Vietnam to Iran 1969 by James Ellenberger

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James Ellenberger’s Vietnam to Iran, 1969 (Bowker, 197 pp., $30, paper; $3.99, Kindle) is unlike any other book I have read dealing with the Vietnam War. Fifty-one years ago James Ellenberger’s tour of duty in the Vietnam War ended. Instead of flying home to the U.S. on a military-provided plane and processing out of the army in California, he chose to take his Army discharge in Vietnam and travel from Saigon to Tehran via the vagabond route.

After being inducted into the Army in April 1967, Jim Ellenberger went to Officer Candidate School and was commissioned an infantry officer. When he arrived in Vietnam he was posted to the old Imperial Capital of Hue not quite a month after the big Tet 1968 battle. He headed a Civil Affairs platoon that worked with the refugees.

Ellenberger kept a journal during this time, which he sent home and his mother lovingly packed away. When he dug up the journal nearly fifty years later, he discovered that reading it brought back memories of that long-ago time. So Ellenberger decided to use the memories as the basis for this little book. He includes journal entries as he wrote them five decades ago with only minor edits. He writes that he enjoyed reliving those days—and I enjoyed reading the entries about them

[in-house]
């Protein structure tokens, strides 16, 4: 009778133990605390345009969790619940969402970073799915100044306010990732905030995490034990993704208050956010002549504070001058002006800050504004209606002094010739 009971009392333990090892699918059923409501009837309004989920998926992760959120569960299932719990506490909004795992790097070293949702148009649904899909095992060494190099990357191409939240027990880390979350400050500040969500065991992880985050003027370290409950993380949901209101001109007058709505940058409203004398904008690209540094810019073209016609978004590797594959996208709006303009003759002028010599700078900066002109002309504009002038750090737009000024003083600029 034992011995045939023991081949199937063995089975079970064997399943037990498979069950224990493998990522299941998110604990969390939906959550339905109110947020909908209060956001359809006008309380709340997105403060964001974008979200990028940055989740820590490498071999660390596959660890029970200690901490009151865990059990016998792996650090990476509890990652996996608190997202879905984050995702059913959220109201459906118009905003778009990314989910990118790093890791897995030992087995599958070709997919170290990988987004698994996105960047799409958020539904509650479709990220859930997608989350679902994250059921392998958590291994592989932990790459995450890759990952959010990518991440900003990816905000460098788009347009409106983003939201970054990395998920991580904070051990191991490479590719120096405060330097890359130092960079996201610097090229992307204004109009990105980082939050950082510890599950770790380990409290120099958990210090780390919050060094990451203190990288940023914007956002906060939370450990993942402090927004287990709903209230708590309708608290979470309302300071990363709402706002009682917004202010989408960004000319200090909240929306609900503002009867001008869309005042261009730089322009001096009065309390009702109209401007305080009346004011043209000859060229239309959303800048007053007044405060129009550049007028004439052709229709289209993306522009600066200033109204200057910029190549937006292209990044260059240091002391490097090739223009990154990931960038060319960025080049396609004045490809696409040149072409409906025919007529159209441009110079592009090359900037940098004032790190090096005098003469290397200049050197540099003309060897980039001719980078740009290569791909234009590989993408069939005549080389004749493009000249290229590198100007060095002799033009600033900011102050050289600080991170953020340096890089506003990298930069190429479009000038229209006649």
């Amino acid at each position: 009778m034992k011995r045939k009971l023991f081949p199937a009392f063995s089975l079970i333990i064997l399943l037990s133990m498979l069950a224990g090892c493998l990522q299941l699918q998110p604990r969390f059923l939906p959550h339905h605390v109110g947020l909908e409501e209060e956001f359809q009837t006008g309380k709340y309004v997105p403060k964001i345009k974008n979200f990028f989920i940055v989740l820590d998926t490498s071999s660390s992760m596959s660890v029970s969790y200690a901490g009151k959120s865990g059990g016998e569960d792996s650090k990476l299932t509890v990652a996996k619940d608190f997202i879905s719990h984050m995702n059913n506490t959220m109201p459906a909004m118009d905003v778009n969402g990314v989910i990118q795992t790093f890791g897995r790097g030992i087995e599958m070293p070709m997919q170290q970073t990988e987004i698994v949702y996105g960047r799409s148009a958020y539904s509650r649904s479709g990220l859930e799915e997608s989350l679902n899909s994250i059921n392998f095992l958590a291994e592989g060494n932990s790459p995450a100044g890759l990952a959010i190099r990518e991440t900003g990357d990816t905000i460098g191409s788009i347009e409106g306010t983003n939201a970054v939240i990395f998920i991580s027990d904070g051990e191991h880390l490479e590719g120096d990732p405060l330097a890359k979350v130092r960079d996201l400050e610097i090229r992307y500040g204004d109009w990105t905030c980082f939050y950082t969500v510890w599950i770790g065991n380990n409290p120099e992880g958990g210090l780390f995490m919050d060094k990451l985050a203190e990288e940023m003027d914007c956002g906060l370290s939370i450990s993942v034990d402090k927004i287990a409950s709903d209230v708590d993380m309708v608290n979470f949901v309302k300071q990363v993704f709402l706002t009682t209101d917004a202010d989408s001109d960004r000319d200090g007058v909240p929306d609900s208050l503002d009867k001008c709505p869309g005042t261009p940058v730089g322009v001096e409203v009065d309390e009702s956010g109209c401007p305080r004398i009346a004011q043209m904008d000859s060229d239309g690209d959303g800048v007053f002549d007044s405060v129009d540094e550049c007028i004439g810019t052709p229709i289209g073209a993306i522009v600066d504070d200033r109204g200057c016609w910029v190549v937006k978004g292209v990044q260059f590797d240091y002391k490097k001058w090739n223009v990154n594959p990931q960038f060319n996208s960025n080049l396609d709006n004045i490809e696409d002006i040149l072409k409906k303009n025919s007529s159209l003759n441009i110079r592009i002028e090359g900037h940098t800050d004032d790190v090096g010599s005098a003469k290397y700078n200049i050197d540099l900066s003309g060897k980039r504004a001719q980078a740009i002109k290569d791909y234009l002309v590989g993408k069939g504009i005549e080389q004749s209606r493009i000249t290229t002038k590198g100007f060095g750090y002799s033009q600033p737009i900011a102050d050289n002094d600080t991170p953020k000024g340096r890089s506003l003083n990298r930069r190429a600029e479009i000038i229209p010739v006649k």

I wrote a book, a novel called REMF Diary, based on my journals and diaries of this time. So I thought it would be fun to read this  book and make comparisons. It was fun, but this book is very different than mine. The biggest difference is that Vietnam to Iran contains a lot of small maps and many color photos.

The color photos of Thailand and the many temples and statues make his book seem like an issue of National Geographic. The photos are high quality and go well with the journal entries. The maps chronicle the areas he traveled. The adventurous Ellenberger wound up traveling to many places that are no longer possible to go to—or advisable to—including the Bamyan Valley in Afghanistan.

Vietnam to Iran is an artifact of a bygone age and deserves a place on the shelf of Vietnam War literature. I highly recommend it to folks who wish for a taste of the vagabond life.

–David Willson